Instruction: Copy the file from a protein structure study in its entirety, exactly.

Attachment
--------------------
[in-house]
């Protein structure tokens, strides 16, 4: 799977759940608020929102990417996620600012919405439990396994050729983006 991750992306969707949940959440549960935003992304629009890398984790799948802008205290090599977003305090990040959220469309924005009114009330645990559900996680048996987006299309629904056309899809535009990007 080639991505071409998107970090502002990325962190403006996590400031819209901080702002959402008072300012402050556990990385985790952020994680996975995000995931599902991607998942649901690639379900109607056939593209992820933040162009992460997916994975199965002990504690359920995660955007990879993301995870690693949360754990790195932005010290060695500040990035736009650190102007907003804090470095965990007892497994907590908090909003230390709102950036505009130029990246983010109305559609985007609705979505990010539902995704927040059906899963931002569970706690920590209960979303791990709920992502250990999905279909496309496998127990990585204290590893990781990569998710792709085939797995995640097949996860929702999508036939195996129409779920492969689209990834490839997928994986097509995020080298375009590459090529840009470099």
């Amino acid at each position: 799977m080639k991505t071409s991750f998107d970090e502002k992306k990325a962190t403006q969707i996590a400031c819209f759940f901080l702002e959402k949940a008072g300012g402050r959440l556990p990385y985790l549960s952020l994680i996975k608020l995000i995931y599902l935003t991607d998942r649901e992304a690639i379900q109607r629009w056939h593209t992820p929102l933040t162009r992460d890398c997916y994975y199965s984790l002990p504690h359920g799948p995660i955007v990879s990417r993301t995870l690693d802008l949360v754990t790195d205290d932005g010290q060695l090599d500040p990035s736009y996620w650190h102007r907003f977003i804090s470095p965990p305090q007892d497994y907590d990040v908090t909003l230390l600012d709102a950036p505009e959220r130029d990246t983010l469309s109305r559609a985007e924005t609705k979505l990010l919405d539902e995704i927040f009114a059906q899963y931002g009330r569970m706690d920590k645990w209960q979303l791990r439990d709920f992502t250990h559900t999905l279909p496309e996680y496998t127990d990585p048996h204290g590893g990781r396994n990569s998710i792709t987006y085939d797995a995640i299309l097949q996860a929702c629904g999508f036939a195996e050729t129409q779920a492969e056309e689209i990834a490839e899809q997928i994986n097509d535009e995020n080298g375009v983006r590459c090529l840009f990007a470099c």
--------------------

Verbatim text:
[in-house]
């Protein structure tokens, strides 16, 4: 799977759940608020929102990417996620600012919405439990396994050729983006 991750992306969707949940959440549960935003992304629009890398984790799948802008205290090599977003305090990040959220469309924005009114009330645990559900996680048996987006299309629904056309899809535009990007 080639991505071409998107970090502002990325962190403006996590400031819209901080702002959402008072300012402050556990990385985790952020994680996975995000995931599902991607998942649901690639379900109607056939593209992820933040162009992460997916994975199965002990504690359920995660955007990879993301995870690693949360754990790195932005010290060695500040990035736009650190102007907003804090470095965990007892497994907590908090909003230390709102950036505009130029990246983010109305559609985007609705979505990010539902995704927040059906899963931002569970706690920590209960979303791990709920992502250990999905279909496309496998127990990585204290590893990781990569998710792709085939797995995640097949996860929702999508036939195996129409779920492969689209990834490839997928994986097509995020080298375009590459090529840009470099």
């Amino acid at each position: 799977m080639k991505t071409s991750f998107d970090e502002k992306k990325a962190t403006q969707i996590a400031c819209f759940f901080l702002e959402k949940a008072g300012g402050r959440l556990p990385y985790l549960s952020l994680i996975k608020l995000i995931y599902l935003t991607d998942r649901e992304a690639i379900q109607r629009w056939h593209t992820p929102l933040t162009r992460d890398c997916y994975y199965s984790l002990p504690h359920g799948p995660i955007v990879s990417r993301t995870l690693d802008l949360v754990t790195d205290d932005g010290q060695l090599d500040p990035s736009y996620w650190h102007r907003f977003i804090s470095p965990p305090q007892d497994y907590d990040v908090t909003l230390l600012d709102a950036p505009e959220r130029d990246t983010l469309s109305r559609a985007e924005t609705k979505l990010l919405d539902e995704i927040f009114a059906q899963y931002g009330r569970m706690d920590k645990w209960q979303l791990r439990d709920f992502t250990h559900t999905l279909p496309e996680y496998t127990d990585p048996h204290g590893g990781r396994n990569s998710i792709t987006y085939d797995a995640i299309l097949q996860a929702c629904g999508f036939a195996e050729t129409q779920a492969e056309e689209i990834a490839e899809q997928i994986n097509d535009e995020n080298g375009v983006r590459c090529l840009f990007a470099c």